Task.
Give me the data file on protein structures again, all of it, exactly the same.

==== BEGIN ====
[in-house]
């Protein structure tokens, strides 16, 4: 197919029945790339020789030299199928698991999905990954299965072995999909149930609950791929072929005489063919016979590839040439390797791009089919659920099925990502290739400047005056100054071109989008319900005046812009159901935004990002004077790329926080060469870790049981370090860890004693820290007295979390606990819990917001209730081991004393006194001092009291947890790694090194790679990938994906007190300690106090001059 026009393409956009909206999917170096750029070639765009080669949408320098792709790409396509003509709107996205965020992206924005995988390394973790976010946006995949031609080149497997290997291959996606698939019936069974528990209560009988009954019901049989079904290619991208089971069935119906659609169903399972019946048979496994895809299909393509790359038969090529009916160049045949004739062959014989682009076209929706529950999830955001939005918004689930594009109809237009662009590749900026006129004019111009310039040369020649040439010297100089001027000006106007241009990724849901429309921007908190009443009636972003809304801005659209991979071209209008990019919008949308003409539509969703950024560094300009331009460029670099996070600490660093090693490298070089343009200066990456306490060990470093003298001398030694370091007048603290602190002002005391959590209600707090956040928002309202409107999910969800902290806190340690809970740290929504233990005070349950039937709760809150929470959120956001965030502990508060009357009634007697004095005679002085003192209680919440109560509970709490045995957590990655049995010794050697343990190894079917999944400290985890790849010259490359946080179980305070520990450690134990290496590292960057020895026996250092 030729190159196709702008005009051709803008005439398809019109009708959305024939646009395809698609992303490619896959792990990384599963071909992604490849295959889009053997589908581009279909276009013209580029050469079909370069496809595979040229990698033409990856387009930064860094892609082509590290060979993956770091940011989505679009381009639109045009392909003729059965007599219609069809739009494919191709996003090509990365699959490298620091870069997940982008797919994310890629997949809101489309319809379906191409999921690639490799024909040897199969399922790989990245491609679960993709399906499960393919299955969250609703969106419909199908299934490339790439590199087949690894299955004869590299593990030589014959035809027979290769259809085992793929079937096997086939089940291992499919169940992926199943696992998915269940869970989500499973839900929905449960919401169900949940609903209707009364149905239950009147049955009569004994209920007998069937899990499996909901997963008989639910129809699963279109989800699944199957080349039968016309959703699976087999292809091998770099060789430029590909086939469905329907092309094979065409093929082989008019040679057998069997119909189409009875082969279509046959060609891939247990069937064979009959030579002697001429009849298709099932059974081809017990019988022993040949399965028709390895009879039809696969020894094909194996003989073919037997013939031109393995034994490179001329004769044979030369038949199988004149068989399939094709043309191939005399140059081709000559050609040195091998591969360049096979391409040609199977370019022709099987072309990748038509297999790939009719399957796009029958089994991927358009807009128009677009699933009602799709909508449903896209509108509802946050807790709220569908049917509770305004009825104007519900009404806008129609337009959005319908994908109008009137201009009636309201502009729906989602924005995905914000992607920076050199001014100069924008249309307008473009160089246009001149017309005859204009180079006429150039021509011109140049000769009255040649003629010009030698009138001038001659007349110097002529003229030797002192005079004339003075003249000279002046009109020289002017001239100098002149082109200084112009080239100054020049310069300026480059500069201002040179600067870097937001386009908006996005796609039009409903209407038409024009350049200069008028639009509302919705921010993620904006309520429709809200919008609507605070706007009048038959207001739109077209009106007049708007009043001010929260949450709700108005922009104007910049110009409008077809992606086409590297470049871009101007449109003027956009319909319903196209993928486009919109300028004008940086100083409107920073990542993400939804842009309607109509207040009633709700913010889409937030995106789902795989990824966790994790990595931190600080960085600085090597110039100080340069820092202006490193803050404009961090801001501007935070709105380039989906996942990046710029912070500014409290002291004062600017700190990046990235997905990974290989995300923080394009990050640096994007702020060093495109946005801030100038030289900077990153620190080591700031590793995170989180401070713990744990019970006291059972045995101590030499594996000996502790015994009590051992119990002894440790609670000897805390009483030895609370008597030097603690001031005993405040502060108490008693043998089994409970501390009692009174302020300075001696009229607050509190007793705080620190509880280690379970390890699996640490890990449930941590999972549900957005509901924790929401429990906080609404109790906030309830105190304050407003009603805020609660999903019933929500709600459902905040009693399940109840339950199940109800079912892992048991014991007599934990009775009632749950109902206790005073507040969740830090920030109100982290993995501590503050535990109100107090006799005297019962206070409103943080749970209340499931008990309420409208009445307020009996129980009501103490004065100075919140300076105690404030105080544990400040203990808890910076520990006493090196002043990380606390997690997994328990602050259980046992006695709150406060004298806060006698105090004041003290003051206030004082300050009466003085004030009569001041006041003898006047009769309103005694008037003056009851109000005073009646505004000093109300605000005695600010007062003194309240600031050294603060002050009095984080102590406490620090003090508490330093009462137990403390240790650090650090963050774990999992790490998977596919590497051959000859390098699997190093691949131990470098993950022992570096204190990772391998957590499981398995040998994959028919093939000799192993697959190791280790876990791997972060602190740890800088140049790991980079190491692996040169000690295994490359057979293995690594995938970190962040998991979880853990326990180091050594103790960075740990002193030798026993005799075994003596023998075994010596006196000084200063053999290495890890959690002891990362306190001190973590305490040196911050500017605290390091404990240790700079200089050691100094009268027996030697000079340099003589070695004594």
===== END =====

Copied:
[in-house]
């Protein structure tokens, strides 16, 4: 197919029945790339020789030299199928698991999905990954299965072995999909149930609950791929072929005489063919016979590839040439390797791009089919659920099925990502290739400047005056100054071109989008319900005046812009159901935004990002004077790329926080060469870790049981370090860890004693820290007295979390606990819990917001209730081991004393006194001092009291947890790694090194790679990938994906007190300690106090001059 026009393409956009909206999917170096750029070639765009080669949408320098792709790409396509003509709107996205965020992206924005995988390394973790976010946006995949031609080149497997290997291959996606698939019936069974528990209560009988009954019901049989079904290619991208089971069935119906659609169903399972019946048979496994895809299909393509790359038969090529009916160049045949004739062959014989682009076209929706529950999830955001939005918004689930594009109809237009662009590749900026006129004019111009310039040369020649040439010297100089001027000006106007241009990724849901429309921007908190009443009636972003809304801005659209991979071209209008990019919008949308003409539509969703950024560094300009331009460029670099996070600490660093090693490298070089343009200066990456306490060990470093003298001398030694370091007048603290602190002002005391959590209600707090956040928002309202409107999910969800902290806190340690809970740290929504233990005070349950039937709760809150929470959120956001965030502990508060009357009634007697004095005679002085003192209680919440109560509970709490045995957590990655049995010794050697343990190894079917999944400290985890790849010259490359946080179980305070520990450690134990290496590292960057020895026996250092 030729190159196709702008005009051709803008005439398809019109009708959305024939646009395809698609992303490619896959792990990384599963071909992604490849295959889009053997589908581009279909276009013209580029050469079909370069496809595979040229990698033409990856387009930064860094892609082509590290060979993956770091940011989505679009381009639109045009392909003729059965007599219609069809739009494919191709996003090509990365699959490298620091870069997940982008797919994310890629997949809101489309319809379906191409999921690639490799024909040897199969399922790989990245491609679960993709399906499960393919299955969250609703969106419909199908299934490339790439590199087949690894299955004869590299593990030589014959035809027979290769259809085992793929079937096997086939089940291992499919169940992926199943696992998915269940869970989500499973839900929905449960919401169900949940609903209707009364149905239950009147049955009569004994209920007998069937899990499996909901997963008989639910129809699963279109989800699944199957080349039968016309959703699976087999292809091998770099060789430029590909086939469905329907092309094979065409093929082989008019040679057998069997119909189409009875082969279509046959060609891939247990069937064979009959030579002697001429009849298709099932059974081809017990019988022993040949399965028709390895009879039809696969020894094909194996003989073919037997013939031109393995034994490179001329004769044979030369038949199988004149068989399939094709043309191939005399140059081709000559050609040195091998591969360049096979391409040609199977370019022709099987072309990748038509297999790939009719399957796009029958089994991927358009807009128009677009699933009602799709909508449903896209509108509802946050807790709220569908049917509770305004009825104007519900009404806008129609337009959005319908994908109008009137201009009636309201502009729906989602924005995905914000992607920076050199001014100069924008249309307008473009160089246009001149017309005859204009180079006429150039021509011109140049000769009255040649003629010009030698009138001038001659007349110097002529003229030797002192005079004339003075003249000279002046009109020289002017001239100098002149082109200084112009080239100054020049310069300026480059500069201002040179600067870097937001386009908006996005796609039009409903209407038409024009350049200069008028639009509302919705921010993620904006309520429709809200919008609507605070706007009048038959207001739109077209009106007049708007009043001010929260949450709700108005922009104007910049110009409008077809992606086409590297470049871009101007449109003027956009319909319903196209993928486009919109300028004008940086100083409107920073990542993400939804842009309607109509207040009633709700913010889409937030995106789902795989990824966790994790990595931190600080960085600085090597110039100080340069820092202006490193803050404009961090801001501007935070709105380039989906996942990046710029912070500014409290002291004062600017700190990046990235997905990974290989995300923080394009990050640096994007702020060093495109946005801030100038030289900077990153620190080591700031590793995170989180401070713990744990019970006291059972045995101590030499594996000996502790015994009590051992119990002894440790609670000897805390009483030895609370008597030097603690001031005993405040502060108490008693043998089994409970501390009692009174302020300075001696009229607050509190007793705080620190509880280690379970390890699996640490890990449930941590999972549900957005509901924790929401429990906080609404109790906030309830105190304050407003009603805020609660999903019933929500709600459902905040009693399940109840339950199940109800079912892992048991014991007599934990009775009632749950109902206790005073507040969740830090920030109100982290993995501590503050535990109100107090006799005297019962206070409103943080749970209340499931008990309420409208009445307020009996129980009501103490004065100075919140300076105690404030105080544990400040203990808890910076520990006493090196002043990380606390997690997994328990602050259980046992006695709150406060004298806060006698105090004041003290003051206030004082300050009466003085004030009569001041006041003898006047009769309103005694008037003056009851109000005073009646505004000093109300605000005695600010007062003194309240600031050294603060002050009095984080102590406490620090003090508490330093009462137990403390240790650090650090963050774990999992790490998977596919590497051959000859390098699997190093691949131990470098993950022992570096204190990772391998957590499981398995040998994959028919093939000799192993697959190791280790876990791997972060602190740890800088140049790991980079190491692996040169000690295994490359057979293995690594995938970190962040998991979880853990326990180091050594103790960075740990002193030798026993005799075994003596023998075994010596006196000084200063053999290495890890959690002891990362306190001190973590305490040196911050500017605290390091404990240790700079200089050691100094009268027996030697000079340099003589070695004594």